Moulding Finishing Guide

What tools do I need to finish moulding?

  • Paint or Stain
  • Drop Cloths
  • Rags
  • Wood Putty, Caulk and Caulk Gun
  • Brushes
  • 220 Grit Sandpaper

How do I sand moulding?
Using fine grit sandpaper or a sanding sponge, sand the moulding with the grain of the wood. Coarser grits of sandpaper or sanding against the grain of the wood will leave fin gouges and blemishes in the wood. A very light touch is required when sanding moulding. It is recommended that you sand between each coat of primer or paint. The light sanding will ensure a strong bond between the coats and give a smoother finish.
Should I prime my moulding?
It is only necessary to prime solid pine or unprimed finger joint moulding. Most of the mouldings sold at retail stores come with a factory applied primer. If you are painting solid pine moulding or unprimed finger joint moulding, we recommend priming with a high quality primer.
How do I apply wood filler or caulk?
Wood filler or caulk is used to fill nail holes, repair scratches, dents, and uneven joints in miters. Always use a non-shrinking filler or caulk, follow the manufacturer’s instructions to achieve the best results. For stainable mouldings, use wood filler that closely matches the wood color of your moulding.
When should I paint or stain my moulding?

Staining or painting moulding before installation is always recommended. If you install your moulding and then finish it, protect the surrounding areas by using painters tape. Remember to remove the tape immediately after finishing to prevent the tape from damaging the wall or surrounding trim. Painting is recommended for all pre-primed moulding. It is also advisable to use two coats of paint for outstanding durability and appearance. Mouldings with more pronounced wood grain or unprimed surfaces are better suited to staining or varnishing. Staining or varnishing enhances the natural beauty of the wood. Some types of wood moulding, such as solid pine, can be stained to any color, while other types of wood moulding, such as oak, lend to darker stains.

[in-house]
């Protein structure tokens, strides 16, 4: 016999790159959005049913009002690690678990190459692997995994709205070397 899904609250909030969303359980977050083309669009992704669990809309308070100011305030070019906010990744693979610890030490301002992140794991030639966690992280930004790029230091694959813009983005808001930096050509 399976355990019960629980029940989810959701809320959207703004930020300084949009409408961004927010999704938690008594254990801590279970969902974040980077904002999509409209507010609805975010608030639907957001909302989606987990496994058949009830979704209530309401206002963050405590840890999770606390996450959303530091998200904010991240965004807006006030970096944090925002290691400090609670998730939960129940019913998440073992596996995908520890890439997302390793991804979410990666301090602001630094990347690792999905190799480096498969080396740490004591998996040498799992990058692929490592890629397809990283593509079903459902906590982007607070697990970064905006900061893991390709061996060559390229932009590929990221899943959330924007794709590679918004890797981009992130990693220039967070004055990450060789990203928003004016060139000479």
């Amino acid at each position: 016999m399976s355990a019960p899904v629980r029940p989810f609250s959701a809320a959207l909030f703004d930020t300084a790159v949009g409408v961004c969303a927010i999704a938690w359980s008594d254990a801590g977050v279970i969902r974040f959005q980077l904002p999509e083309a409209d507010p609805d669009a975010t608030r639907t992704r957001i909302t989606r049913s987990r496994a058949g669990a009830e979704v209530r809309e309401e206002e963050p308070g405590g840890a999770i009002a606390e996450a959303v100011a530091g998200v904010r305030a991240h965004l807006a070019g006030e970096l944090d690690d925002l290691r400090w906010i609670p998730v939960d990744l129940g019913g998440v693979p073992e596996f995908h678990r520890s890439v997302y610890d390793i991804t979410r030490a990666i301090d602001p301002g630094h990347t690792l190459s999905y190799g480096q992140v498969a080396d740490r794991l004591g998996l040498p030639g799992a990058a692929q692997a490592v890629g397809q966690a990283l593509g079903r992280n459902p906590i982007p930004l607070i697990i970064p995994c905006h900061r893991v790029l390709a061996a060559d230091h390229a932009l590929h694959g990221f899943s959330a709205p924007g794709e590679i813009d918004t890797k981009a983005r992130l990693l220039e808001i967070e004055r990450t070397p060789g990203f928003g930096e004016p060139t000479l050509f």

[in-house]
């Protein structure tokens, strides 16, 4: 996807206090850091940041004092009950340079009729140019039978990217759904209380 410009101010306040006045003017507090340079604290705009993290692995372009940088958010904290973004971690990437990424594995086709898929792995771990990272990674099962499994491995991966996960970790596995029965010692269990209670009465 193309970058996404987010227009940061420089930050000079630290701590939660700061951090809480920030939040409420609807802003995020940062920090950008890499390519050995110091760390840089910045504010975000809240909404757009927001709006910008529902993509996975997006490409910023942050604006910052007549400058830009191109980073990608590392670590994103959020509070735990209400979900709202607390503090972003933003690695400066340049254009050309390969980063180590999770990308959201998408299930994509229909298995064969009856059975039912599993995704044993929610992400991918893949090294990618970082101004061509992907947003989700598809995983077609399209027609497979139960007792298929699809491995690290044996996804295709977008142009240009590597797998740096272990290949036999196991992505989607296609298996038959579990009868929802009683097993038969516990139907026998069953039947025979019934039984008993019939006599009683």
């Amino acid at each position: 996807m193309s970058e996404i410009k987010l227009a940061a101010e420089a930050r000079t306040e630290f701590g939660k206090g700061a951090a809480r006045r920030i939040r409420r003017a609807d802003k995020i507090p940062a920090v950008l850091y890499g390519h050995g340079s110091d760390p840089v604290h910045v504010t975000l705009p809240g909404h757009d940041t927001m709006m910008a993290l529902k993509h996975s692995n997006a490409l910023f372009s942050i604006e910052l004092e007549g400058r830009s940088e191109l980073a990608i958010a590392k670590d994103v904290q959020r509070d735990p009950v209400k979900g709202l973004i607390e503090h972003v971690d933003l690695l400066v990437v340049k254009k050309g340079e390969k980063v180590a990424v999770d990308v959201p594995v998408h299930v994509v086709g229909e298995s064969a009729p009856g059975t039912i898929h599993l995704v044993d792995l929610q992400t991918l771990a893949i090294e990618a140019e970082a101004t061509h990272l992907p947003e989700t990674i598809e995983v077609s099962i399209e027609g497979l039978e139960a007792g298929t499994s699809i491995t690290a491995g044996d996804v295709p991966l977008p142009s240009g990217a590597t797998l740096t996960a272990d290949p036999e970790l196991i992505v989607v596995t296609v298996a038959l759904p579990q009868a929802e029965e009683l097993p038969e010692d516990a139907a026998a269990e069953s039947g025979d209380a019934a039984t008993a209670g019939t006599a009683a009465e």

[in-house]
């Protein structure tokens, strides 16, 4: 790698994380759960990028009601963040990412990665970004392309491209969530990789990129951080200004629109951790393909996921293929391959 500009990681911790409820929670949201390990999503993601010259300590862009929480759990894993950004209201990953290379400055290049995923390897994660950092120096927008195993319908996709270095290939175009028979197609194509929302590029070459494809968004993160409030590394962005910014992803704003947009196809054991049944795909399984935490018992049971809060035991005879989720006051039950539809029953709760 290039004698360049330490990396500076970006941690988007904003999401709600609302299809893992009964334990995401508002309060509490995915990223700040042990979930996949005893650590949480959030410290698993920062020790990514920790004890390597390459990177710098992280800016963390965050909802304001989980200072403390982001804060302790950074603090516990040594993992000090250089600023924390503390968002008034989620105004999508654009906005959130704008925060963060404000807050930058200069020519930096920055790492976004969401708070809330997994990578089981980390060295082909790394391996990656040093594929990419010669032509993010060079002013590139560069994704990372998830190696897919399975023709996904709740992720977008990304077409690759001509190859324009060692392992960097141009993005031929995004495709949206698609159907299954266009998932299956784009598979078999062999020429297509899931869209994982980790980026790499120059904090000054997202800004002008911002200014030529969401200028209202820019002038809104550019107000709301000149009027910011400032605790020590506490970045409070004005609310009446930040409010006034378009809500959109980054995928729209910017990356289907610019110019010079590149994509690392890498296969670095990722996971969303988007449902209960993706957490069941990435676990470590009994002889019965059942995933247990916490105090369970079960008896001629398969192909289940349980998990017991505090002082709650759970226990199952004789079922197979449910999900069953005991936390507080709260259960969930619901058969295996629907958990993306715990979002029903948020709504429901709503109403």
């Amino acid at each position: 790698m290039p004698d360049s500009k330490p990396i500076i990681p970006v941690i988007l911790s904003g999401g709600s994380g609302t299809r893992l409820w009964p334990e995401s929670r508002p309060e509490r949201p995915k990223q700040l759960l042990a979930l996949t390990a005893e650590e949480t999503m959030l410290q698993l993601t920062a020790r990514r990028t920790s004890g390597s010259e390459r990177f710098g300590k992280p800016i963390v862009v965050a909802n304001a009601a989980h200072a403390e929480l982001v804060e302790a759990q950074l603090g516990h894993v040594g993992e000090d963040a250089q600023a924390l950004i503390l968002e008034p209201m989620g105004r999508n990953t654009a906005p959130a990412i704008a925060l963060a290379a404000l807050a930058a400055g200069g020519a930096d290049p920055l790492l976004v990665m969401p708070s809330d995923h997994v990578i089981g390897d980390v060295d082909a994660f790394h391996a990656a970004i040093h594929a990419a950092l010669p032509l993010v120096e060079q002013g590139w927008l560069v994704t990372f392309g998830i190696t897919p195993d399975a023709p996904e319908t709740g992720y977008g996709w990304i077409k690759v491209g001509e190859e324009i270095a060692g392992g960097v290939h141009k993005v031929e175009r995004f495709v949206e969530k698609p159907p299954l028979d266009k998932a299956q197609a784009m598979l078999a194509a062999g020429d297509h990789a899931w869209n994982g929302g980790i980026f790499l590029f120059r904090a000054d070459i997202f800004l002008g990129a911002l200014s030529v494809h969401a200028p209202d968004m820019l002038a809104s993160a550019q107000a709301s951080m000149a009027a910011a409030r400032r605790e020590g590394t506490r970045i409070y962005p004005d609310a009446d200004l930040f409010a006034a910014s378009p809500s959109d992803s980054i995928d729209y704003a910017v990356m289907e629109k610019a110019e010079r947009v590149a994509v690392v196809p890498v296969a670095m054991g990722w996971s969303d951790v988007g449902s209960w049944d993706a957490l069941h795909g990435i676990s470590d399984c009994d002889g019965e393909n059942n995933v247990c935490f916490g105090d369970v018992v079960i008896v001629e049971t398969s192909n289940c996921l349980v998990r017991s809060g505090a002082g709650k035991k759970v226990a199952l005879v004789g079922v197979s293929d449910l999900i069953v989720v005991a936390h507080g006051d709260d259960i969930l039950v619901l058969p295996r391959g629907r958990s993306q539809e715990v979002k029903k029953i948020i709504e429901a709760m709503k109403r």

What’s the proper paint prep time?
Below are the steps for unprimed (Steps 1-8) and pre-primed (Steps 5-8):
1. Wipe down the moulding with a clean, slightly damp rag
2. Sand the moulding with medium/fine grit sanding sponge or paper
3. Vacuum the moulding
4. Prime the moulding
5. Sand again
6. Vacuum again
7. Wipe down with clean, slightly damp rag one last time
8. Apply top coat(s) of paint – ideally two coats
Finishing recommendation:
Wood Species           Stain               Varnish                       Paint
Primed Finger Joint                                                                 X
Oak                             X                      X
Pine                             X                      X
Raw Finger Joint                                                                     X
Maple                          X                      X
Fir                                X                      X
MDF                                                                                        X